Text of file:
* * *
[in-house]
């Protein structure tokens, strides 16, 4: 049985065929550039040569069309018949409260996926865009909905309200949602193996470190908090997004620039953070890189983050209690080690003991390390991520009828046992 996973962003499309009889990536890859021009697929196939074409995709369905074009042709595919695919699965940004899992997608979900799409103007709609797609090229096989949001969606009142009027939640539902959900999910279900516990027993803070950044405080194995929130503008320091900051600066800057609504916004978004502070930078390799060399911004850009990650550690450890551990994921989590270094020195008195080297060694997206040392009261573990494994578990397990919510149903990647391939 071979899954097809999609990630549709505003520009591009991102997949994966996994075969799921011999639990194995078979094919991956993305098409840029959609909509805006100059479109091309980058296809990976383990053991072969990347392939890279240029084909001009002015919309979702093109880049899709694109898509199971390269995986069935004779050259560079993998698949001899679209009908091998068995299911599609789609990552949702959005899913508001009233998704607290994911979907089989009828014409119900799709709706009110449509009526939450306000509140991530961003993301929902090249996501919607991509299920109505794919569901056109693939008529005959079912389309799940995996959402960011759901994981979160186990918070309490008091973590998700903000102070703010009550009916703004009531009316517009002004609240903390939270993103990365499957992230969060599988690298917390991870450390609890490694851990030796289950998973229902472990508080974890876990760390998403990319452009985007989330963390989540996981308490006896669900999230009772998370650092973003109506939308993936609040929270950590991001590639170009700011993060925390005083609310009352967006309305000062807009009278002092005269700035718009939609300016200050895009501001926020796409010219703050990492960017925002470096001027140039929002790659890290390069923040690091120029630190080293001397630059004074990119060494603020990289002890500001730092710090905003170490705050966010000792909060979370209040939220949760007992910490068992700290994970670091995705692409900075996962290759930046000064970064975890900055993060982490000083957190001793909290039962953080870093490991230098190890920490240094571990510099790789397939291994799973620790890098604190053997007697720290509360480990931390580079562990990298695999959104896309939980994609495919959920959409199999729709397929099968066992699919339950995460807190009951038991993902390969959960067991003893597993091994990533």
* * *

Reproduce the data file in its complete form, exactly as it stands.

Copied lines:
[in-house]
């Protein structure tokens, strides 16, 4: 049985065929550039040569069309018949409260996926865009909905309200949602193996470190908090997004620039953070890189983050209690080690003991390390991520009828046992 996973962003499309009889990536890859021009697929196939074409995709369905074009042709595919695919699965940004899992997608979900799409103007709609797609090229096989949001969606009142009027939640539902959900999910279900516990027993803070950044405080194995929130503008320091900051600066800057609504916004978004502070930078390799060399911004850009990650550690450890551990994921989590270094020195008195080297060694997206040392009261573990494994578990397990919510149903990647391939 071979899954097809999609990630549709505003520009591009991102997949994966996994075969799921011999639990194995078979094919991956993305098409840029959609909509805006100059479109091309980058296809990976383990053991072969990347392939890279240029084909001009002015919309979702093109880049899709694109898509199971390269995986069935004779050259560079993998698949001899679209009908091998068995299911599609789609990552949702959005899913508001009233998704607290994911979907089989009828014409119900799709709706009110449509009526939450306000509140991530961003993301929902090249996501919607991509299920109505794919569901056109693939008529005959079912389309799940995996959402960011759901994981979160186990918070309490008091973590998700903000102070703010009550009916703004009531009316517009002004609240903390939270993103990365499957992230969060599988690298917390991870450390609890490694851990030796289950998973229902472990508080974890876990760390998403990319452009985007989330963390989540996981308490006896669900999230009772998370650092973003109506939308993936609040929270950590991001590639170009700011993060925390005083609310009352967006309305000062807009009278002092005269700035718009939609300016200050895009501001926020796409010219703050990492960017925002470096001027140039929002790659890290390069923040690091120029630190080293001397630059004074990119060494603020990289002890500001730092710090905003170490705050966010000792909060979370209040939220949760007992910490068992700290994970670091995705692409900075996962290759930046000064970064975890900055993060982490000083957190001793909290039962953080870093490991230098190890920490240094571990510099790789397939291994799973620790890098604190053997007697720290509360480990931390580079562990990298695999959104896309939980994609495919959920959409199999729709397929099968066992699919339950995460807190009951038991993902390969959960067991003893597993091994990533």